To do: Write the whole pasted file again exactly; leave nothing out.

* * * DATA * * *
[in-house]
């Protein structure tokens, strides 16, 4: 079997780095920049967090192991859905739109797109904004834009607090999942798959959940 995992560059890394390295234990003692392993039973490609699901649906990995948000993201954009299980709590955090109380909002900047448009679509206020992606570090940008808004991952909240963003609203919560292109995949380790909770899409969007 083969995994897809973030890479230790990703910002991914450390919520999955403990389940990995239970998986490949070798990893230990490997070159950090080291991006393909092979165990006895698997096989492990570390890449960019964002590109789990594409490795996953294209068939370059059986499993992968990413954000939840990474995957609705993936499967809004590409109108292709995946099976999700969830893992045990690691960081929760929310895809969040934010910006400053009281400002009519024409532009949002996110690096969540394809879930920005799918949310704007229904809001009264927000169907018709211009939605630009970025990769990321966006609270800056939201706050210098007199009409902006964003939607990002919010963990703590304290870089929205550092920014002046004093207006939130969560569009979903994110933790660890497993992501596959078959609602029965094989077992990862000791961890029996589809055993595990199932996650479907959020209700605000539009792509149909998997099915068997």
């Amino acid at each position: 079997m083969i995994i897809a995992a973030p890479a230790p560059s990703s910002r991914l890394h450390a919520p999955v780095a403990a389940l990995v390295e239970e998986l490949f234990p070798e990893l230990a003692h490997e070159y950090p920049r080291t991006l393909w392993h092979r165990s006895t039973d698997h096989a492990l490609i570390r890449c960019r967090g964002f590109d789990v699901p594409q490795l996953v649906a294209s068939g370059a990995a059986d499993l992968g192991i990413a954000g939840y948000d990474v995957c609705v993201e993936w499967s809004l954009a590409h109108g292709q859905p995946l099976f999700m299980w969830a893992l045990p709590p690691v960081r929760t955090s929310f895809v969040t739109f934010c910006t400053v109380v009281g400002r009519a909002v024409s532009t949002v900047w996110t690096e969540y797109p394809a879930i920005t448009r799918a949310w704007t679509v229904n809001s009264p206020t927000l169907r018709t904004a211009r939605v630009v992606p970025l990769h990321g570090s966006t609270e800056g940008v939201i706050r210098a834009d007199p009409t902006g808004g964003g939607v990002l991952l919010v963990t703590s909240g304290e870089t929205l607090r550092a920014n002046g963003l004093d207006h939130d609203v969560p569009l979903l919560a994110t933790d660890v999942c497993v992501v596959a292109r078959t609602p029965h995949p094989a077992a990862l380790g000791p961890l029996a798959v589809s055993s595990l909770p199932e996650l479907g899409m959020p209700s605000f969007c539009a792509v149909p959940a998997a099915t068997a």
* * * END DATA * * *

[in-house]
């Protein structure tokens, strides 16, 4: 079997780095920049967090192991859905739109797109904004834009607090999942798959959940 995992560059890394390295234990003692392993039973490609699901649906990995948000993201954009299980709590955090109380909002900047448009679509206020992606570090940008808004991952909240963003609203919560292109995949380790909770899409969007 083969995994897809973030890479230790990703910002991914450390919520999955403990389940990995239970998986490949070798990893230990490997070159950090080291991006393909092979165990006895698997096989492990570390890449960019964002590109789990594409490795996953294209068939370059059986499993992968990413954000939840990474995957609705993936499967809004590409109108292709995946099976999700969830893992045990690691960081929760929310895809969040934010910006400053009281400002009519024409532009949002996110690096969540394809879930920005799918949310704007229904809001009264927000169907018709211009939605630009970025990769990321966006609270800056939201706050210098007199009409902006964003939607990002919010963990703590304290870089929205550092920014002046004093207006939130969560569009979903994110933790660890497993992501596959078959609602029965094989077992990862000791961890029996589809055993595990199932996650479907959020209700605000539009792509149909998997099915068997």
């Amino acid at each position: 079997m083969i995994i897809a995992a973030p890479a230790p560059s990703s910002r991914l890394h450390a919520p999955v780095a403990a389940l990995v390295e239970e998986l490949f234990p070798e990893l230990a003692h490997e070159y950090p920049r080291t991006l393909w392993h092979r165990s006895t039973d698997h096989a492990l490609i570390r890449c960019r967090g964002f590109d789990v699901p594409q490795l996953v649906a294209s068939g370059a990995a059986d499993l992968g192991i990413a954000g939840y948000d990474v995957c609705v993201e993936w499967s809004l954009a590409h109108g292709q859905p995946l099976f999700m299980w969830a893992l045990p709590p690691v960081r929760t955090s929310f895809v969040t739109f934010c910006t400053v109380v009281g400002r009519a909002v024409s532009t949002v900047w996110t690096e969540y797109p394809a879930i920005t448009r799918a949310w704007t679509v229904n809001s009264p206020t927000l169907r018709t904004a211009r939605v630009v992606p970025l990769h990321g570090s966006t609270e800056g940008v939201i706050r210098a834009d007199p009409t902006g808004g964003g939607v990002l991952l919010v963990t703590s909240g304290e870089t929205l607090r550092a920014n002046g963003l004093d207006h939130d609203v969560p569009l979903l919560a994110t933790d660890v999942c497993v992501v596959a292109r078959t609602p029965h995949p094989a077992a990862l380790g000791p961890l029996a798959v589809s055993s595990l909770p199932e996650l479907g899409m959020p209700s605000f969007c539009a792509v149909p959940a998997a099915t068997a």